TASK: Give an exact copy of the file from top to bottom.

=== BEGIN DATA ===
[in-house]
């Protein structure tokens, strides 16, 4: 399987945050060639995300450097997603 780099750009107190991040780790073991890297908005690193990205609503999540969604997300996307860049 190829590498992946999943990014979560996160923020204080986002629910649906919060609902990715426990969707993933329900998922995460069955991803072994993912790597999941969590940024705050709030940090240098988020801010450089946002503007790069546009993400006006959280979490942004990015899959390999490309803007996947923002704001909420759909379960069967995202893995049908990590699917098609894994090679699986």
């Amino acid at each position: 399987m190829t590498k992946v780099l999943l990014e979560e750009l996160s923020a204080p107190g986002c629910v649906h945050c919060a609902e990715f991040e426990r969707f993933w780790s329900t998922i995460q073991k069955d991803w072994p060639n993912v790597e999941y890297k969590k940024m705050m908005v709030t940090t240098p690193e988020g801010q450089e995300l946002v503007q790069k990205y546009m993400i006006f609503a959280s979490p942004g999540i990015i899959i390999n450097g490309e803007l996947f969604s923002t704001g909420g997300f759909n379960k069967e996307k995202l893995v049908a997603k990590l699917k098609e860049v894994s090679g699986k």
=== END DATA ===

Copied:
[in-house]
């Protein structure tokens, strides 16, 4: 399987945050060639995300450097997603 780099750009107190991040780790073991890297908005690193990205609503999540969604997300996307860049 190829590498992946999943990014979560996160923020204080986002629910649906919060609902990715426990969707993933329900998922995460069955991803072994993912790597999941969590940024705050709030940090240098988020801010450089946002503007790069546009993400006006959280979490942004990015899959390999490309803007996947923002704001909420759909379960069967995202893995049908990590699917098609894994090679699986």
């Amino acid at each position: 399987m190829t590498k992946v780099l999943l990014e979560e750009l996160s923020a204080p107190g986002c629910v649906h945050c919060a609902e990715f991040e426990r969707f993933w780790s329900t998922i995460q073991k069955d991803w072994p060639n993912v790597e999941y890297k969590k940024m705050m908005v709030t940090t240098p690193e988020g801010q450089e995300l946002v503007q790069k990205y546009m993400i006006f609503a959280s979490p942004g999540i990015i899959i390999n450097g490309e803007l996947f969604s923002t704001g909420g997300f759909n379960k069967e996307k995202l893995v049908a997603k990590l699917k098609e860049v894994s090679g699986k």